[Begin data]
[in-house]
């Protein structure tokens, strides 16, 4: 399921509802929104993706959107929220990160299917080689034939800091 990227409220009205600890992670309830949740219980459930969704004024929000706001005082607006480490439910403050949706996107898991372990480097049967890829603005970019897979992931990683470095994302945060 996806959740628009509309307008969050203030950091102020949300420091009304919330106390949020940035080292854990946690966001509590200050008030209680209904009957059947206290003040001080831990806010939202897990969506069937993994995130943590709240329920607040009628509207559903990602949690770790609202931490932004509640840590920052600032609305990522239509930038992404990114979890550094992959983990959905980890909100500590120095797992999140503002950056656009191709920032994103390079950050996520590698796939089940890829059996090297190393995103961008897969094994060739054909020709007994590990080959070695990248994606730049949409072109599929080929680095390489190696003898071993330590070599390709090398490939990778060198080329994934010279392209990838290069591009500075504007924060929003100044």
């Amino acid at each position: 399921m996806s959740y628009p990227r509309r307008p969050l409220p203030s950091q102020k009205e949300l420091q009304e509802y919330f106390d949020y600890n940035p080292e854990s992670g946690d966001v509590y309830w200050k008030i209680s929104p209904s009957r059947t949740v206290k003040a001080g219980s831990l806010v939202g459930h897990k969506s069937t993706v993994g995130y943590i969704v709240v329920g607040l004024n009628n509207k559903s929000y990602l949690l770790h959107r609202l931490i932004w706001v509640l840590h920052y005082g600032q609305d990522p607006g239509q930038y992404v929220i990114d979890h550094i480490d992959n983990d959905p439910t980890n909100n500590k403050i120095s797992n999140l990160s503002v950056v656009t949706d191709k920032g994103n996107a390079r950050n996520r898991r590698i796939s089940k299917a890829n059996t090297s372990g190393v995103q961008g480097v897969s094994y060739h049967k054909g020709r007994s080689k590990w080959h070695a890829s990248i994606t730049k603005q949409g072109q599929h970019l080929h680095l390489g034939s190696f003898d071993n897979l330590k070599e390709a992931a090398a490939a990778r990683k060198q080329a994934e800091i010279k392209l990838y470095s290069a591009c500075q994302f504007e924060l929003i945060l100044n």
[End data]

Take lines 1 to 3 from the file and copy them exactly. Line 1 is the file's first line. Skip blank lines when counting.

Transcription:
[in-house]
């Protein structure tokens, strides 16, 4: 399921509802929104993706959107929220990160299917080689034939800091 990227409220009205600890992670309830949740219980459930969704004024929000706001005082607006480490439910403050949706996107898991372990480097049967890829603005970019897979992931990683470095994302945060 996806959740628009509309307008969050203030950091102020949300420091009304919330106390949020940035080292854990946690966001509590200050008030209680209904009957059947206290003040001080831990806010939202897990969506069937993994995130943590709240329920607040009628509207559903990602949690770790609202931490932004509640840590920052600032609305990522239509930038992404990114979890550094992959983990959905980890909100500590120095797992999140503002950056656009191709920032994103390079950050996520590698796939089940890829059996090297190393995103961008897969094994060739054909020709007994590990080959070695990248994606730049949409072109599929080929680095390489190696003898071993330590070599390709090398490939990778060198080329994934010279392209990838290069591009500075504007924060929003100044």
């Amino acid at each position: 399921m996806s959740y628009p990227r509309r307008p969050l409220p203030s950091q102020k009205e949300l420091q009304e509802y919330f106390d949020y600890n940035p080292e854990s992670g946690d966001v509590y309830w200050k008030i209680s929104p209904s009957r059947t949740v206290k003040a001080g219980s831990l806010v939202g459930h897990k969506s069937t993706v993994g995130y943590i969704v709240v329920g607040l004024n009628n509207k559903s929000y990602l949690l770790h959107r609202l931490i932004w706001v509640l840590h920052y005082g600032q609305d990522p607006g239509q930038y992404v929220i990114d979890h550094i480490d992959n983990d959905p439910t980890n909100n500590k403050i120095s797992n999140l990160s503002v950056v656009t949706d191709k920032g994103n996107a390079r950050n996520r898991r590698i796939s089940k299917a890829n059996t090297s372990g190393v995103q961008g480097v897969s094994y060739h049967k054909g020709r007994s080689k590990w080959h070695a890829s990248i994606t730049k603005q949409g072109q599929h970019l080929h680095l390489g034939s190696f003898d071993n897979l330590k070599e390709a992931a090398a490939a990778r990683k060198q080329a994934e800091i010279k392209l990838y470095s290069a591009c500075q994302f504007e924060l929003i945060l100044n």